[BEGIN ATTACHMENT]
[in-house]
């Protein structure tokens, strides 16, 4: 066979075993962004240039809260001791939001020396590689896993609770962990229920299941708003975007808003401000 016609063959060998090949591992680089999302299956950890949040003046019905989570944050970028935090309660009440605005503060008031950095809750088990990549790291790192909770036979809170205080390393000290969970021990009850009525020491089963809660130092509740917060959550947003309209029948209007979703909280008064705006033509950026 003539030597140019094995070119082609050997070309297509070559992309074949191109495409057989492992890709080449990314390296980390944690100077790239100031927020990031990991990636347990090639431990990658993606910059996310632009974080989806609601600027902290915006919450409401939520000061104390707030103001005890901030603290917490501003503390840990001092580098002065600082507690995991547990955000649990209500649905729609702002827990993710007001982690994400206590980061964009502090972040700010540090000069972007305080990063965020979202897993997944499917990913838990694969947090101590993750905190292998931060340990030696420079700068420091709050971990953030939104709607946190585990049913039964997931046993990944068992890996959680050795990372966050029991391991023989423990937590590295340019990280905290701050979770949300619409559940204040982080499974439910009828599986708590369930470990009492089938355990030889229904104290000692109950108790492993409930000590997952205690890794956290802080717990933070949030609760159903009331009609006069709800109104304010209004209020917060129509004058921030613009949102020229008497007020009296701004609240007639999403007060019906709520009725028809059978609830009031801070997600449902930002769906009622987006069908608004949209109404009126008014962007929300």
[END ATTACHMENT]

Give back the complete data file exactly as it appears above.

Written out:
[in-house]
């Protein structure tokens, strides 16, 4: 066979075993962004240039809260001791939001020396590689896993609770962990229920299941708003975007808003401000 016609063959060998090949591992680089999302299956950890949040003046019905989570944050970028935090309660009440605005503060008031950095809750088990990549790291790192909770036979809170205080390393000290969970021990009850009525020491089963809660130092509740917060959550947003309209029948209007979703909280008064705006033509950026 003539030597140019094995070119082609050997070309297509070559992309074949191109495409057989492992890709080449990314390296980390944690100077790239100031927020990031990991990636347990090639431990990658993606910059996310632009974080989806609601600027902290915006919450409401939520000061104390707030103001005890901030603290917490501003503390840990001092580098002065600082507690995991547990955000649990209500649905729609702002827990993710007001982690994400206590980061964009502090972040700010540090000069972007305080990063965020979202897993997944499917990913838990694969947090101590993750905190292998931060340990030696420079700068420091709050971990953030939104709607946190585990049913039964997931046993990944068992890996959680050795990372966050029991391991023989423990937590590295340019990280905290701050979770949300619409559940204040982080499974439910009828599986708590369930470990009492089938355990030889229904104290000692109950108790492993409930000590997952205690890794956290802080717990933070949030609760159903009331009609006069709800109104304010209004209020917060129509004058921030613009949102020229008497007020009296701004609240007639999403007060019906709520009725028809059978609830009031801070997600449902930002769906009622987006069908608004949209109404009126008014962007929300």